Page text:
Meltdown: Your HVAC Ice and Flooding Checklist

Meltdown: Your HVAC Ice and Flooding Checklist

The East Coast has been brutalized by storm after storm this winter; just as cities like Boston or New York dig out from one blizzard, another is on the horizon. And while spring comes eventually, this means the prospect of significant flooding when the sun finally shines and the snow starts to melt.

Here’s a checklist to help make sure critical HVAC systems stay up and running no matter what.

Check 1: Can You Handle Ice?

Before flooding begins, you need to deal with existing ice on rooftops or outside basement access points. As noted by Niagara Frontier Publications, one of the most worrisome tendencies of frozen water is to create “ice dams” that prevent snow melt from effectively funneling into eavestroughs or downspouts. Roof-mounted HVAC units are a popular location for ice dams to appear, since they often progress through specific temperature cycles during the day. The result of this constant variation in hot and cold leads to the formation of ice, which takes up more physical space than snow or water and can block air intake and output for HVAC units.

To deal with this problem, make sure you’re regularly deicing the area around HVAC units; it’s a good idea to employ licensed contractors with roof-clearing experience to handle this task. Ignoring the problem until spring is not recommended, since the weight of an industrial HVAC unit coupled with large amounts of ice can easily exceed the 20 pounds per square foot of pressure defined as “safe” by the Institute for Business and Home Safety.

Check 2: How Will You Deal With Water?

What happens when the weather finally breaks? Ice melt and in turn, flooding. When it comes to dealing with basement or office floods that impact HVAC units, companies can take several steps to minimize damage.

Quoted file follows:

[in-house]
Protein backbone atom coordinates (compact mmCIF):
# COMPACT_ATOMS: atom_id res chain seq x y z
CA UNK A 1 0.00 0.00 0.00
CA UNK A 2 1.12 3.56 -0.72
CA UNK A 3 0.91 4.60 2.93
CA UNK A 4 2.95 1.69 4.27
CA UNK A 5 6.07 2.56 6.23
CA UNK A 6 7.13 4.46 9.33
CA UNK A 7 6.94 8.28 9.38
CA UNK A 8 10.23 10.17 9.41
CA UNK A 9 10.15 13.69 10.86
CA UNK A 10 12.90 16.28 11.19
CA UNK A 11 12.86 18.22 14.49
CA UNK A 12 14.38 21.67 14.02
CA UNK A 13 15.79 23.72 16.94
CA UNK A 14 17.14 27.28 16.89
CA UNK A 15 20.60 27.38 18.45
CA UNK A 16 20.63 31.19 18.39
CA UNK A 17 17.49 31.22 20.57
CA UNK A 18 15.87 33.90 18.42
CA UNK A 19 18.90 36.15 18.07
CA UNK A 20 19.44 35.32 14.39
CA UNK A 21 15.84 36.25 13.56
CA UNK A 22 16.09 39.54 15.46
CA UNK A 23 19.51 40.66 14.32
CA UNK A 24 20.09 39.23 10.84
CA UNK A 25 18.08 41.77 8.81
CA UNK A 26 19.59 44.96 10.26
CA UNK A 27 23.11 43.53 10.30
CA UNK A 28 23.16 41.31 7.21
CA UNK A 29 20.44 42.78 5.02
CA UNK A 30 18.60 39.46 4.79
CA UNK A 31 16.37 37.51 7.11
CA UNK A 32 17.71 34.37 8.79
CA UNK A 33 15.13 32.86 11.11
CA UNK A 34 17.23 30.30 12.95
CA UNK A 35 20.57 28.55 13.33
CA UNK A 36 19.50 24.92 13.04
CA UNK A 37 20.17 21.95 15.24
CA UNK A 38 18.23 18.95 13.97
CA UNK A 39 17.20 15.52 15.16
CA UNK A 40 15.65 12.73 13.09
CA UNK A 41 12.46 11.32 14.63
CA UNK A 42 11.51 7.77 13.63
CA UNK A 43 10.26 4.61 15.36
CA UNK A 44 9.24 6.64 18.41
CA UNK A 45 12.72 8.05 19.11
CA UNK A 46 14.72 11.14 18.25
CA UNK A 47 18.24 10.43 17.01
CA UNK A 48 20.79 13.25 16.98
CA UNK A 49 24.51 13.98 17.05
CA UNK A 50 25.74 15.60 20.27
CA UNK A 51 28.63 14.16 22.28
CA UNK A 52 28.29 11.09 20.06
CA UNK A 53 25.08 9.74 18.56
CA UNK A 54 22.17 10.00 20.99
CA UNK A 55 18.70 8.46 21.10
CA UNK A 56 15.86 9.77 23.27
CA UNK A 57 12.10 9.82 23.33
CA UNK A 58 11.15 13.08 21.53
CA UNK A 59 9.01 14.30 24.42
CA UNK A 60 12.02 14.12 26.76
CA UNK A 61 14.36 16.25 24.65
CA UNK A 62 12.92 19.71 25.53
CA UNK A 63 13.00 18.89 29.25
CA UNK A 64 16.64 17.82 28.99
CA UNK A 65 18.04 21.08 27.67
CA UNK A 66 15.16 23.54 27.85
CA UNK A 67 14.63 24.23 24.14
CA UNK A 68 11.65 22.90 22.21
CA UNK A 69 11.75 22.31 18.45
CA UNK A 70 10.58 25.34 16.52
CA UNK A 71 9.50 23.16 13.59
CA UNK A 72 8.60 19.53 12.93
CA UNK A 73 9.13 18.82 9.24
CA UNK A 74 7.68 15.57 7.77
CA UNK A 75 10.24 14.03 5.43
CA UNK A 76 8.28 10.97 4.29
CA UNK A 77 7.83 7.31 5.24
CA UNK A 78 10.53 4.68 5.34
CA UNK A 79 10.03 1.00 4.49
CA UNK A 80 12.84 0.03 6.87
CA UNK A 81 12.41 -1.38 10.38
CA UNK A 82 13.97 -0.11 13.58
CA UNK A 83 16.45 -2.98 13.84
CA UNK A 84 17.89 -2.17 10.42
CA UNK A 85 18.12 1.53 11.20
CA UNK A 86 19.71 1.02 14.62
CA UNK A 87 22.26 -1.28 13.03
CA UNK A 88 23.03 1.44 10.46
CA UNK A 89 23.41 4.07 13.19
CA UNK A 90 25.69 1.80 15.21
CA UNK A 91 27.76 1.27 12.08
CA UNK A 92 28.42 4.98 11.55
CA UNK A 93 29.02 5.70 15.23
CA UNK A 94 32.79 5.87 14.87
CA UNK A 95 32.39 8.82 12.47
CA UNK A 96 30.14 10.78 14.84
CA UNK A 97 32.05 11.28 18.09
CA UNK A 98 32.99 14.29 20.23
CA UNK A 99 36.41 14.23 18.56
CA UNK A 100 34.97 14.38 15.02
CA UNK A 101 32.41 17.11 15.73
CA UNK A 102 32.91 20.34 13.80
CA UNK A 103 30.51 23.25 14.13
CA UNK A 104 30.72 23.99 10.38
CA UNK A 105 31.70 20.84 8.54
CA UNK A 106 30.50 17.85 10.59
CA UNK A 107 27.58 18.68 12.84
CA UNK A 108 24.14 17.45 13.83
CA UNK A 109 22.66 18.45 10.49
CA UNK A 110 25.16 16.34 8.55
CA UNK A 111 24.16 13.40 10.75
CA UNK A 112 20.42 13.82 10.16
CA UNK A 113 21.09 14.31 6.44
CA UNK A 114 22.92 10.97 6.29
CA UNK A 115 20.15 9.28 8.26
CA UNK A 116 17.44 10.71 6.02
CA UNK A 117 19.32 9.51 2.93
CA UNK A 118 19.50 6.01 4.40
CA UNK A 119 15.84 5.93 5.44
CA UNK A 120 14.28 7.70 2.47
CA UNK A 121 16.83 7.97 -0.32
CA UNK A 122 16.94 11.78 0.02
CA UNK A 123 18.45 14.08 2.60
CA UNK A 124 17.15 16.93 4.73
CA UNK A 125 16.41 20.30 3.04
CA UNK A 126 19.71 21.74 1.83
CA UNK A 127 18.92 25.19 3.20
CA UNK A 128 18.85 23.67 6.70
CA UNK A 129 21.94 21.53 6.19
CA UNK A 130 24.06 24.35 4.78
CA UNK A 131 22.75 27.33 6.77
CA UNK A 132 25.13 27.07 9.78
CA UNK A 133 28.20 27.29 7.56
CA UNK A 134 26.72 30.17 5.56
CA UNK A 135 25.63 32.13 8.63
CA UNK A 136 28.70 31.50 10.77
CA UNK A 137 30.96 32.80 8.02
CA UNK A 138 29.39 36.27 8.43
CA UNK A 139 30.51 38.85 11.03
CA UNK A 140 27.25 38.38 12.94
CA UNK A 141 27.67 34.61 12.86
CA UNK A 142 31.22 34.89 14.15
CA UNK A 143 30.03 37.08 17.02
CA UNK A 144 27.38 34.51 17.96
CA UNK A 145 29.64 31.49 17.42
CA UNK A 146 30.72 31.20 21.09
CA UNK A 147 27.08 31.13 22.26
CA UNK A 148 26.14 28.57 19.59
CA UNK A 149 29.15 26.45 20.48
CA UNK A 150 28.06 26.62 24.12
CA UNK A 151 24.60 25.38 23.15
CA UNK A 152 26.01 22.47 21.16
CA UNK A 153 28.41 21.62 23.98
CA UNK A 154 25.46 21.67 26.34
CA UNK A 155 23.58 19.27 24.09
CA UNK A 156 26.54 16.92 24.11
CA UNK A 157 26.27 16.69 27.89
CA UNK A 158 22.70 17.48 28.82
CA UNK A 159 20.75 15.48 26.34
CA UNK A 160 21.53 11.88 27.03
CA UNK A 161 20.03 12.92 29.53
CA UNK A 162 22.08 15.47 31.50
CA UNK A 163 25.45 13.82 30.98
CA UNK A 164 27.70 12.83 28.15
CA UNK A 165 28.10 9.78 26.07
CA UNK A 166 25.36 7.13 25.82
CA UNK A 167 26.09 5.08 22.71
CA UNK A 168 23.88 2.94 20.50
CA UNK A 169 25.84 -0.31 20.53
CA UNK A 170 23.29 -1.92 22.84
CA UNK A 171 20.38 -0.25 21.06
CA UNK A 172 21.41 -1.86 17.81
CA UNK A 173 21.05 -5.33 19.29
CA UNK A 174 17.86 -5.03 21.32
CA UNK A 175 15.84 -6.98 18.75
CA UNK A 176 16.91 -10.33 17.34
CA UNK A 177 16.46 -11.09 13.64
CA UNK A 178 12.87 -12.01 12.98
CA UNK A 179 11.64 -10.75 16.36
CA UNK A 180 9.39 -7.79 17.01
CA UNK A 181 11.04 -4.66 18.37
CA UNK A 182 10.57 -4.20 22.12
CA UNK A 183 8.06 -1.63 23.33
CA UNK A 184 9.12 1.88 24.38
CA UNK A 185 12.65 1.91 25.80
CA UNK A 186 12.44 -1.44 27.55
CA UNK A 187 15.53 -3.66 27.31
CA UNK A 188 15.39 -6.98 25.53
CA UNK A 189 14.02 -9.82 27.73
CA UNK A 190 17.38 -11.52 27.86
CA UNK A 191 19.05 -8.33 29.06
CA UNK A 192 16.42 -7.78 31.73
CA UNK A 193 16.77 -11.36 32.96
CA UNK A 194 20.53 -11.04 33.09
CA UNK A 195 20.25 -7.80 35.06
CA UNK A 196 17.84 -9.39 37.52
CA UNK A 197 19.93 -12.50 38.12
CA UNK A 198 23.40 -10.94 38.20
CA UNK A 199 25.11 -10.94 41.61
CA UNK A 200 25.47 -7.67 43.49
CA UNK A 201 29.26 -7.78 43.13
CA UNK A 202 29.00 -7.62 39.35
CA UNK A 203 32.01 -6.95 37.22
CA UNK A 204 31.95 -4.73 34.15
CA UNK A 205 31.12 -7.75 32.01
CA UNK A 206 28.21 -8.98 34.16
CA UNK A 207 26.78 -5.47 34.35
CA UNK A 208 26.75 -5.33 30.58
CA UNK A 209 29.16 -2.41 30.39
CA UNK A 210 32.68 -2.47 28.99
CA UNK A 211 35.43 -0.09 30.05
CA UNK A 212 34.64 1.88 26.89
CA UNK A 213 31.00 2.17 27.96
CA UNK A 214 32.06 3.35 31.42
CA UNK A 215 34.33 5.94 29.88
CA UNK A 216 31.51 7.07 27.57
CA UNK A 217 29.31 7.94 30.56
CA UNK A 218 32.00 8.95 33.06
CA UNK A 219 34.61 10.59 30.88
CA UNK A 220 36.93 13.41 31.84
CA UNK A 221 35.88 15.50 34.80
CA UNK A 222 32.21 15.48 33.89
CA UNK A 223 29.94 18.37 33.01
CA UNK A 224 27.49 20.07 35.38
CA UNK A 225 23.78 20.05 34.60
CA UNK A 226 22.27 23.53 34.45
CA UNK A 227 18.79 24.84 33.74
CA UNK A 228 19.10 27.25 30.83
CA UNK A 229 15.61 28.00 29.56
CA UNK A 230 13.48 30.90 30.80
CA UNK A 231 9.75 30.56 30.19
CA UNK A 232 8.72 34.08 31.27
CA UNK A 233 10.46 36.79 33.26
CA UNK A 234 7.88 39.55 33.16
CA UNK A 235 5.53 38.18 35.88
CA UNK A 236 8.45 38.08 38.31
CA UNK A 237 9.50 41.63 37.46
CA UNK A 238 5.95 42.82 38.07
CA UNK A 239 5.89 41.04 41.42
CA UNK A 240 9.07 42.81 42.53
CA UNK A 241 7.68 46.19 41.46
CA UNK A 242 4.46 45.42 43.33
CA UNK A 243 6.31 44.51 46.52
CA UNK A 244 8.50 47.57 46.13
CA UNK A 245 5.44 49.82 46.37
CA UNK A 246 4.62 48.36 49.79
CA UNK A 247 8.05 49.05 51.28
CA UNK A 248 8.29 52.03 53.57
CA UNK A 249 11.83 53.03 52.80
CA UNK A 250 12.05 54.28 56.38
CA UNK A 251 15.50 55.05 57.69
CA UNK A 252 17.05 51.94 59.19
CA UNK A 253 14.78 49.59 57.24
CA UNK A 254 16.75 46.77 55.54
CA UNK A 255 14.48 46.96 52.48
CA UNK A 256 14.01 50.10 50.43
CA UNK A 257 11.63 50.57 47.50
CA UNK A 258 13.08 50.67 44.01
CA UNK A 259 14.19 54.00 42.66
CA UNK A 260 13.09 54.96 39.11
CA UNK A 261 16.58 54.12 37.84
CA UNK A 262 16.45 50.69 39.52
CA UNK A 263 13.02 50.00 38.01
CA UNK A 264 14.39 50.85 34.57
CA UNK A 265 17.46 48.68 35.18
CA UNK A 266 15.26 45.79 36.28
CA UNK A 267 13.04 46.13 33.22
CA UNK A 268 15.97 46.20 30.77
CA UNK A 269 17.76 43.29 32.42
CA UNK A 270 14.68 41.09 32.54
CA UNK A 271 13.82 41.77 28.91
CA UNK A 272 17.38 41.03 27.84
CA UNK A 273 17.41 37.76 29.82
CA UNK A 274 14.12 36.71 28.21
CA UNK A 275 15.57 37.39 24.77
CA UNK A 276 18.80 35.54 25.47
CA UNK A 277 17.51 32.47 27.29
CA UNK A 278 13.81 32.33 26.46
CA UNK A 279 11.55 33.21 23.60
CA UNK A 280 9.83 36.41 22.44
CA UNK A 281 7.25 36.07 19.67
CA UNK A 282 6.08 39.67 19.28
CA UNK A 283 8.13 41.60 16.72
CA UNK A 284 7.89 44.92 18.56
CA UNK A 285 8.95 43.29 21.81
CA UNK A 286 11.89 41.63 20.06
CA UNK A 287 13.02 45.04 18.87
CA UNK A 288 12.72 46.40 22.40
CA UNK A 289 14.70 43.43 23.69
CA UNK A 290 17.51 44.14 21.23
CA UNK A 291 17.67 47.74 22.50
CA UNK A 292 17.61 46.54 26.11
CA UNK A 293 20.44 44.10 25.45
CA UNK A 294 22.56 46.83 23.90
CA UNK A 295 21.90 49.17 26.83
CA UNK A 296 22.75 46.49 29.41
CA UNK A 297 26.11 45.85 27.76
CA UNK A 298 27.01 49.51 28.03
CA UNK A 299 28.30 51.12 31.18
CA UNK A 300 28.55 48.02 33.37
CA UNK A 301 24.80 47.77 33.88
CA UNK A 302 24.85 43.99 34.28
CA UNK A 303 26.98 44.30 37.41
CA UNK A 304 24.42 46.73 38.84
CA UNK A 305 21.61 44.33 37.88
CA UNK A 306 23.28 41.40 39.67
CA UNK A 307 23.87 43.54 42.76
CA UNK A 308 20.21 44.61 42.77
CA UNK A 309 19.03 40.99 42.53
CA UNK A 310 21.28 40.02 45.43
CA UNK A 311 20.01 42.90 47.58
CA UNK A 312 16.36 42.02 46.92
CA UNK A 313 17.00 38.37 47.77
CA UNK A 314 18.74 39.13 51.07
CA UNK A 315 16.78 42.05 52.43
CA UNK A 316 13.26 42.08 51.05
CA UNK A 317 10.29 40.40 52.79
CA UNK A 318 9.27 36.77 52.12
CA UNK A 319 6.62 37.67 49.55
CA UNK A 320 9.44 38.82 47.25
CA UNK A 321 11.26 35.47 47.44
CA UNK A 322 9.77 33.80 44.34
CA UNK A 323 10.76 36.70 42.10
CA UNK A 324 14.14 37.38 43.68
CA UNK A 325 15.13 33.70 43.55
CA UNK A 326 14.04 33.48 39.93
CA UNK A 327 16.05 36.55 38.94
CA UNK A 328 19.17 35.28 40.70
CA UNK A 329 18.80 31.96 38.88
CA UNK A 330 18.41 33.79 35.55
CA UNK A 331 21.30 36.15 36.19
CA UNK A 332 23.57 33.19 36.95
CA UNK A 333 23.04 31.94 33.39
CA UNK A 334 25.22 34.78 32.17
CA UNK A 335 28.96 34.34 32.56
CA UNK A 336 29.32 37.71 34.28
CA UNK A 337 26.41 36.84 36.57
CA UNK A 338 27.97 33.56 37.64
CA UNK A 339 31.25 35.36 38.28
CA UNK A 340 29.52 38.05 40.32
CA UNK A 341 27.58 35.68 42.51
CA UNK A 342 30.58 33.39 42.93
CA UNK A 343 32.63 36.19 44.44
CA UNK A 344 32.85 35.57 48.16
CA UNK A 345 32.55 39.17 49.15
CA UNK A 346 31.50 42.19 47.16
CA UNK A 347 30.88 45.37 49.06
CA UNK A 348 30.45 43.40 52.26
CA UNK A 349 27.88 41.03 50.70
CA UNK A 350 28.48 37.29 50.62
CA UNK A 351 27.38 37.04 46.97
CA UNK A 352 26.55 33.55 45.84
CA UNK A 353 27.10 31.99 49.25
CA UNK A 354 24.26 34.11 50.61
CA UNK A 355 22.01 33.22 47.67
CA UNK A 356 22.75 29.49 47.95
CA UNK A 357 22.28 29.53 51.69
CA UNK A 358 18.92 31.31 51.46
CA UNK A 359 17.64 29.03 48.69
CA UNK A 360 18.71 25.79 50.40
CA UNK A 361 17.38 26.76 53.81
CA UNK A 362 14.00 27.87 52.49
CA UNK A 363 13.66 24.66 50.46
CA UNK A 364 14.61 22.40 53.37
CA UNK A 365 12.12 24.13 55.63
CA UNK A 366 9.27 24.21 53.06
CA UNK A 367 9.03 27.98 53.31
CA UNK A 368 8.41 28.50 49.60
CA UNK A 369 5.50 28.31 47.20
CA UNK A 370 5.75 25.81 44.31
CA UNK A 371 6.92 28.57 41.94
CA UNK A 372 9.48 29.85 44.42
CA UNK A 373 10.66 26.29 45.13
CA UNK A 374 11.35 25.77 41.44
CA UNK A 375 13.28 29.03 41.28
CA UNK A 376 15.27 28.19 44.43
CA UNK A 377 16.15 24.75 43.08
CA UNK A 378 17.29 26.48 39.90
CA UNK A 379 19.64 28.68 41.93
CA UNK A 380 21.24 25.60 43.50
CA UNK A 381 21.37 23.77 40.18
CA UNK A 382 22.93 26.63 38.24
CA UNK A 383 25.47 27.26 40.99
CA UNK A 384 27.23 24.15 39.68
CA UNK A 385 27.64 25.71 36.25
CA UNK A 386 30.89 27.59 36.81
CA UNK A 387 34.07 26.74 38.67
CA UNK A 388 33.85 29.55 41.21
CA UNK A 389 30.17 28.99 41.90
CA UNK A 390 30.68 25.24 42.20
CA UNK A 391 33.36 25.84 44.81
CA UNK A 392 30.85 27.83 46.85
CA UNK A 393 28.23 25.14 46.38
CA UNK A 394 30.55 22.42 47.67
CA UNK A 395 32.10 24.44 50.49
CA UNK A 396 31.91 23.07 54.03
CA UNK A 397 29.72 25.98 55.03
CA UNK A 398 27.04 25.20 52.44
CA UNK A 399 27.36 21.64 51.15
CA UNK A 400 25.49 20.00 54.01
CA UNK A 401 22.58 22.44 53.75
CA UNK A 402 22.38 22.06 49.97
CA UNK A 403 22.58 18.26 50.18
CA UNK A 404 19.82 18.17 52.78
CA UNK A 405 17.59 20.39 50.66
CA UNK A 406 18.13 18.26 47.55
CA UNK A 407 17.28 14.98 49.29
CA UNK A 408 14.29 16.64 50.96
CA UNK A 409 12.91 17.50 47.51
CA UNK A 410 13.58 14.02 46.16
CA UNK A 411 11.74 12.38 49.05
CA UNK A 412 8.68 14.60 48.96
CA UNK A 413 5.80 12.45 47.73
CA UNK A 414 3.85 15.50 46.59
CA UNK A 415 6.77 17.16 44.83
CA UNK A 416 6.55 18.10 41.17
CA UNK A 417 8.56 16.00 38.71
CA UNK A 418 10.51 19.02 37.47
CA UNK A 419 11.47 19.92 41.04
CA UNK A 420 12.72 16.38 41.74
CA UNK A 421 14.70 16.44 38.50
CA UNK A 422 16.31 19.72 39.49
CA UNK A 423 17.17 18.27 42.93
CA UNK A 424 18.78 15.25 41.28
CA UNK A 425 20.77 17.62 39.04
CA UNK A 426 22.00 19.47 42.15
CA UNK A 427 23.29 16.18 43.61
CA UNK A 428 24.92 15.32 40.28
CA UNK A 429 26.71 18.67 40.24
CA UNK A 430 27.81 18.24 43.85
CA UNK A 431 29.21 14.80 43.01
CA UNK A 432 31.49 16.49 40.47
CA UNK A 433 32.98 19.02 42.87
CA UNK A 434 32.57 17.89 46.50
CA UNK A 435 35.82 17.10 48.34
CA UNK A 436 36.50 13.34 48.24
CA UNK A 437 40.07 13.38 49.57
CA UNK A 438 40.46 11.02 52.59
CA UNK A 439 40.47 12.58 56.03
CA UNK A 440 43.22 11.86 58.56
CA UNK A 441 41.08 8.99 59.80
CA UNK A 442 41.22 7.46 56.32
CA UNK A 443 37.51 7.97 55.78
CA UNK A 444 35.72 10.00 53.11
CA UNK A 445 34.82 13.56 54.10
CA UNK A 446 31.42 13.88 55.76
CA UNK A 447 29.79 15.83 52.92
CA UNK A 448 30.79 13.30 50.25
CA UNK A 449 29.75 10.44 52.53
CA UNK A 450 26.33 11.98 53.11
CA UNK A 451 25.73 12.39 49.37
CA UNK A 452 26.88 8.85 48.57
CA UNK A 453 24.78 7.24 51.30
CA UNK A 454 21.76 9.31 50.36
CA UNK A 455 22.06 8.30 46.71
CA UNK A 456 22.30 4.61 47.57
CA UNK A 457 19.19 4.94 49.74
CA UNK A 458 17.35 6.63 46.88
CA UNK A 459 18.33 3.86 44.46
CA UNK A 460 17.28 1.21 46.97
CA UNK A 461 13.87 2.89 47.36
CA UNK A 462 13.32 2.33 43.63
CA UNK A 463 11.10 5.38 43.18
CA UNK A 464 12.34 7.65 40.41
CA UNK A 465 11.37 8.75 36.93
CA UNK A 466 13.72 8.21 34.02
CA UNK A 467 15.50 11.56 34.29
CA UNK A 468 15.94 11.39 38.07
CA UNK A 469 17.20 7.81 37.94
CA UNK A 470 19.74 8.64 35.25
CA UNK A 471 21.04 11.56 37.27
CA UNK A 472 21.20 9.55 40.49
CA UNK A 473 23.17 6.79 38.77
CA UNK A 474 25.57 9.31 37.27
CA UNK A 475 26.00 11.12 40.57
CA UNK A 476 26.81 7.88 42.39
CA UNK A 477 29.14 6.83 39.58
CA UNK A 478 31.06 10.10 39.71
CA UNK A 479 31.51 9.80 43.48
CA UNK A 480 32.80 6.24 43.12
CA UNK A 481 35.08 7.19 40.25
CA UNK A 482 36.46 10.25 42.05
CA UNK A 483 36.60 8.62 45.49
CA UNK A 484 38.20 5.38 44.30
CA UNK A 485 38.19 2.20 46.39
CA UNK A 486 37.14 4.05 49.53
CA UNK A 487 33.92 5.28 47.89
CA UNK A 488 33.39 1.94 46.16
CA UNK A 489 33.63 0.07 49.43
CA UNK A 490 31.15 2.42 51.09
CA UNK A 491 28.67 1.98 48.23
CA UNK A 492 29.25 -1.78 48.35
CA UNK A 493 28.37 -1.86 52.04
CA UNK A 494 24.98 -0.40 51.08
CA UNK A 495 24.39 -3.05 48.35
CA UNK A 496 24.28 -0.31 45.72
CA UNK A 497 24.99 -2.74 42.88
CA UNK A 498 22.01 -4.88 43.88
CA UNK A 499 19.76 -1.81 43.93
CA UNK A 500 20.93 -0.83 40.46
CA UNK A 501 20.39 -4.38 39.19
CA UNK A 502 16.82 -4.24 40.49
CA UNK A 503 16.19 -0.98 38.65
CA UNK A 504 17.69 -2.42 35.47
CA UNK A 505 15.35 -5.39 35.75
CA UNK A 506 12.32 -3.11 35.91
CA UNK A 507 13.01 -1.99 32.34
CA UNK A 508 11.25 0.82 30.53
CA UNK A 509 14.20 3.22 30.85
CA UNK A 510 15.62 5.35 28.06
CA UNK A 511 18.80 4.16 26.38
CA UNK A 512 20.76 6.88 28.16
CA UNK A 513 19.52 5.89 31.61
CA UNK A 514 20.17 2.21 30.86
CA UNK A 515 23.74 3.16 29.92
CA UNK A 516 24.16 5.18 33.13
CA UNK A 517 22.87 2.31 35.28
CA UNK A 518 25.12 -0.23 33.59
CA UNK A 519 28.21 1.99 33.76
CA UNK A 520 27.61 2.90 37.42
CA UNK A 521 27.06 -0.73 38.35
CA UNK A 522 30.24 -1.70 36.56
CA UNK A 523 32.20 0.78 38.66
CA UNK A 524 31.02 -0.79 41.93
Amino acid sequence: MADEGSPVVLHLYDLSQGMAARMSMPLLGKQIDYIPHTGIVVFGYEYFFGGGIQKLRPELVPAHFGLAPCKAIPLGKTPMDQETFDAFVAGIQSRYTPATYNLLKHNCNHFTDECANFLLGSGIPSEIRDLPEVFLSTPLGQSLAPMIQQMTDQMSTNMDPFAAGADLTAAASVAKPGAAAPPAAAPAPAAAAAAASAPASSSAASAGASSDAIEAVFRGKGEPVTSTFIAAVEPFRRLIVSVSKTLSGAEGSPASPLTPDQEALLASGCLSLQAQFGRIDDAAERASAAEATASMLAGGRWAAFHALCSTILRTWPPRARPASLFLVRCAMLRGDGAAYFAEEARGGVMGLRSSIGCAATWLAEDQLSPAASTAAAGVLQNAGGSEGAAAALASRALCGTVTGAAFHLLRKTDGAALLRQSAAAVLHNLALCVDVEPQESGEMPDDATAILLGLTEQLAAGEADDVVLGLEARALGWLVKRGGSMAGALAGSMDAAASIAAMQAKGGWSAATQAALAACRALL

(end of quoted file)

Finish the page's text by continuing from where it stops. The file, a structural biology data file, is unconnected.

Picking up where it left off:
As noted by the CDC, it’s important to ensure worker safety during the flood cleanup process. This means finding an HVAC contractor prepared to tackle the problem with hard hats, gloves and watertight boots complete with a full steel toe and insole, along with an eye for electrical safety. In addition, you must be prepared to deal with water removal, meaning it’s a good idea to invest in a vacuum system that includes pump-out capability. Bottom line? The longer water stays in your building and near your HVAC, the higher your risk.

Check 3: Are You Ready for Mold?

According to a flooding checklist from the Urban League of Greater New Orleans, you must also be prepared to deal the problems that water leaves behind. The checklist recommends cleaning and disinfecting everything which became wet and is still salvageable but in some cases this may not be enough; if damaged areas were inaccessible as flood levels fell, the result is often large amounts of black mold. Left untreated, these mold spores are then spread by HVAC systems throughout your building. Combating this issue means being prepared with a mold-treatment product that not only addresses the symptoms of mold but its also able to completely eliminate mold at the source.

Ice dams, floods and mold are coming when the snow melts in spring: Is your business ready?

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